Laura Elliott started at EnergyIQ’s Littleton office as a Client Services Analyst in April.  It’s been a ‘mini’ career change for her after working more than 25 years as a geologic technician and geologist in the Denver area. No matter what her project assignment, she has always concentrated on data quality, so the focus is no different here at EnergyIQ.  She is enjoying the change of pace and working in a team environment on the development of EnergyIQ’s software.

Laura graduated with her Bachelor’s degree from Oklahoma State University and received her Master’s degree from the University of Texas at Austin.  She has almost 10 years of experience working for operators (Phillips, Chevron and El Paso), but has spent most of her career in the consulting realm.  She is a seasoned user of LandMark’s OpenWorks®, which is coming in handy for the IQexchange User Acceptance Testing at Anadarko.

Laura has been married to her husband, Scott, since 2014 and has one daughter (age 26) and three step-children (ages 18-25).  She lives in Highlands Ranch and is enjoying her short commute to the EnergyIQ Littleton office.  In her free time, she enjoys gardening, bike riding, and has participated in both a 5K and 10K run over the last year with her daughter.  Her running goal for next year is to complete the Bolder Boulder!

TDM Tips & Tricks:  Where Exactly Is My Well?

We often have the privilege of working closely with our clients on their journeys to better manage digital well assets.  During every series of training sessions, or ongoing dialogue that begins as a simple support question, we learn a bit more about what it takes to champion data management. This quarter we will focus on how we manage wells’ geophysical locations.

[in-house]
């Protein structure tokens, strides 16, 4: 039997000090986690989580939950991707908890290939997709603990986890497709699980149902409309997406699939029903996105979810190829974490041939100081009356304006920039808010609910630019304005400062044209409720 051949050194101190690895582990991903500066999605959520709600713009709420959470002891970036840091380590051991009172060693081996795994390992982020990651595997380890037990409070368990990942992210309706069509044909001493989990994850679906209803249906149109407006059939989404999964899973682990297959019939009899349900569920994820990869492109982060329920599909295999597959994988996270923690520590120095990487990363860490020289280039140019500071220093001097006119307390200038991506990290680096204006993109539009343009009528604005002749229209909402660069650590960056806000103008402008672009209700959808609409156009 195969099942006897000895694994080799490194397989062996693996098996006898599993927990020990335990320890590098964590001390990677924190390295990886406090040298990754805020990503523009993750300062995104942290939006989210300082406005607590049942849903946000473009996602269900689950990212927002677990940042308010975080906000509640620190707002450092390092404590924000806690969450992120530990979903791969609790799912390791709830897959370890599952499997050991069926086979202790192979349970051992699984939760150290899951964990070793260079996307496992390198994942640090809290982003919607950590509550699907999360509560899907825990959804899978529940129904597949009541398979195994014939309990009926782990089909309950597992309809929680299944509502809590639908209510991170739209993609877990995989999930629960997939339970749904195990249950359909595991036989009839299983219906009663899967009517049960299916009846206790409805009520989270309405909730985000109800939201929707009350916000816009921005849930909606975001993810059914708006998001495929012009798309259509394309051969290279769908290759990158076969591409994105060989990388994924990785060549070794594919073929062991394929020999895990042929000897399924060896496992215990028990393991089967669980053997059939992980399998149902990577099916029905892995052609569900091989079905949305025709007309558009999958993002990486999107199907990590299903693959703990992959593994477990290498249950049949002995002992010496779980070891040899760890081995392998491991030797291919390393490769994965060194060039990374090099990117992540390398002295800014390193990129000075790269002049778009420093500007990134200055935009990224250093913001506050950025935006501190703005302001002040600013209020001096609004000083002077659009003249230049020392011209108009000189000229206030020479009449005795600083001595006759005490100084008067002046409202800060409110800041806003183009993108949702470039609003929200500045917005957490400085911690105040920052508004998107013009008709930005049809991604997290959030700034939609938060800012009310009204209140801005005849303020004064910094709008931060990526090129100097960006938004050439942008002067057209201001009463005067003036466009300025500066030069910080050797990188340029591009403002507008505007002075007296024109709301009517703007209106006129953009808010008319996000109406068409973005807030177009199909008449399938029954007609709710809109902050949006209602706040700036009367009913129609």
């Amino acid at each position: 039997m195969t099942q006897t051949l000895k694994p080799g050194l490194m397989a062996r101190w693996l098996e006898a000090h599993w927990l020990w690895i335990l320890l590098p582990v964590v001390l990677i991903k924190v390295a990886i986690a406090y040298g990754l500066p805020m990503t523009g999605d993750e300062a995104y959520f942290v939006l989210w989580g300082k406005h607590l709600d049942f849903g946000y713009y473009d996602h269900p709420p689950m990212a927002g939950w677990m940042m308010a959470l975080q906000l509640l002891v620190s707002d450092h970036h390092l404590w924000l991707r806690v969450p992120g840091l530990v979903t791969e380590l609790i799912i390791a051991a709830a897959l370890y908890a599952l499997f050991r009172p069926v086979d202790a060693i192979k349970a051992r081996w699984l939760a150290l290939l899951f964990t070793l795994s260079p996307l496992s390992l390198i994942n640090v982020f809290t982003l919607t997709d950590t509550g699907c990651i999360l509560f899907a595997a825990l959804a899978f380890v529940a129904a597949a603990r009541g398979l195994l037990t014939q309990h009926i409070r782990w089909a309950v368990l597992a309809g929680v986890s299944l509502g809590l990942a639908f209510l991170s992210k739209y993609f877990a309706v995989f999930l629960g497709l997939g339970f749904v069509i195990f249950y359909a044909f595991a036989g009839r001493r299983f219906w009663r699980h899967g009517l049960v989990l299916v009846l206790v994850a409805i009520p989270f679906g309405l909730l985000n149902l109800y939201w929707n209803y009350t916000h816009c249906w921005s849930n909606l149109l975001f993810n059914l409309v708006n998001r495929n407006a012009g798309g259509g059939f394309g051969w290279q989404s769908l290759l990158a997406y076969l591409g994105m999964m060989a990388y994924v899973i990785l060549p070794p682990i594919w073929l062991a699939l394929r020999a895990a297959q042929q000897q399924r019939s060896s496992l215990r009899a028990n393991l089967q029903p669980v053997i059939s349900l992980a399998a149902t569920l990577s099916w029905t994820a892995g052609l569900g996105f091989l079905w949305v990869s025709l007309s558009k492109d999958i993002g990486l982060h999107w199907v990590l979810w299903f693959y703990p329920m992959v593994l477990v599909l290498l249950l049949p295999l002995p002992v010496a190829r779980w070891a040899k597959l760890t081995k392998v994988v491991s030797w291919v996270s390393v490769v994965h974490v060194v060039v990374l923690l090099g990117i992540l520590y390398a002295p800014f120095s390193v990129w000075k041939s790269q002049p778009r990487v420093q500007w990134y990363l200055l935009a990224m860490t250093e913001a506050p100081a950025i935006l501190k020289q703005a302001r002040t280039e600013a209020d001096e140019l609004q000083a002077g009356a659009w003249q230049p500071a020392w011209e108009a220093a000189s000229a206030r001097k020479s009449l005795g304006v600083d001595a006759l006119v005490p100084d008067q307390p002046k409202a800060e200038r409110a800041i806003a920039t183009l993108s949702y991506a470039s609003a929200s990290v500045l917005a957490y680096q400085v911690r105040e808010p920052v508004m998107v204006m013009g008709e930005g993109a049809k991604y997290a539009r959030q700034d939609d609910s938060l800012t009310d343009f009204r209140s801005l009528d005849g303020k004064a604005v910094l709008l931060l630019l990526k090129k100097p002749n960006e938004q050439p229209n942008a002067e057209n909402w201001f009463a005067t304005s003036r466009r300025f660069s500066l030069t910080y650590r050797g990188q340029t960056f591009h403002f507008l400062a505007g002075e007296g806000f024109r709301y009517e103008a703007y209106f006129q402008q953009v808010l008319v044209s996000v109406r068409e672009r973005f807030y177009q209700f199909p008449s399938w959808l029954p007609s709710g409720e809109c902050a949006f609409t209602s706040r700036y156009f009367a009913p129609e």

Location, Location, Location – TDM provides three versions of a well’s location for every surface and bottom hole. Starting with the delivered Raw Longitude/Latitude pair and its Coordinate Reference System(CRS), TDM generates both a Global version of the pair in the WGS84 CRS, and a Regional/Local version of the pair in the most relevant CRS set using Area Preferences or within user sessions.

As wells progress through the Well Lifecycle, the TDM loading and blending processes load increasingly more accurate bottom hole location pairs. One of the final steps in each loading process is generating the Global and Regional/Local location pairs using a Blue Marble based transformation, according to your settings and preferences. TDM can then provide the most relevant pair in consumable views, in exports, as mapping coordinates in your map layers, synchronized into IQinsights, during the Directional Survey management process, and in IQexchange data transfers.

See “Using Well Location Data” in your version of TDM Help 

For additional information about managing wells geophysical locations in TDM and more, please contact us at 303.790.0919 or support@energyiq.info.

Where Can You Find Us?

We’d love to see you in person. EnergyIQ will be attending and sponsoring many coming events. Some of them are listed here. Please come by and say hello. We’d love to see you!

  • July 23-25, 2018: URTeC 2018 Houston TX
  • July 26, 2018: PPDM Data Management Luncheon Houston TX
  • August 15, 2018: PPDM Data Management Luncheon Denver CO
  • September 20, 2018: PPDM Data Management Luncheon Calgary AB
  • October 2-3, 2018: EnergyIQ Rendezvous 2018 Houston TX
  • October 4, 2018: Petroleum Data Analytics Workshop Houston TX
  • October 22-24, 2018: PPDM Data Management Symposium Calgary AB
  • November 5-7, 2018: Executive Oil Conference Midland TX
  • November 7, 2018: PPDM Petroleum Data Symposium 2018 Denver CO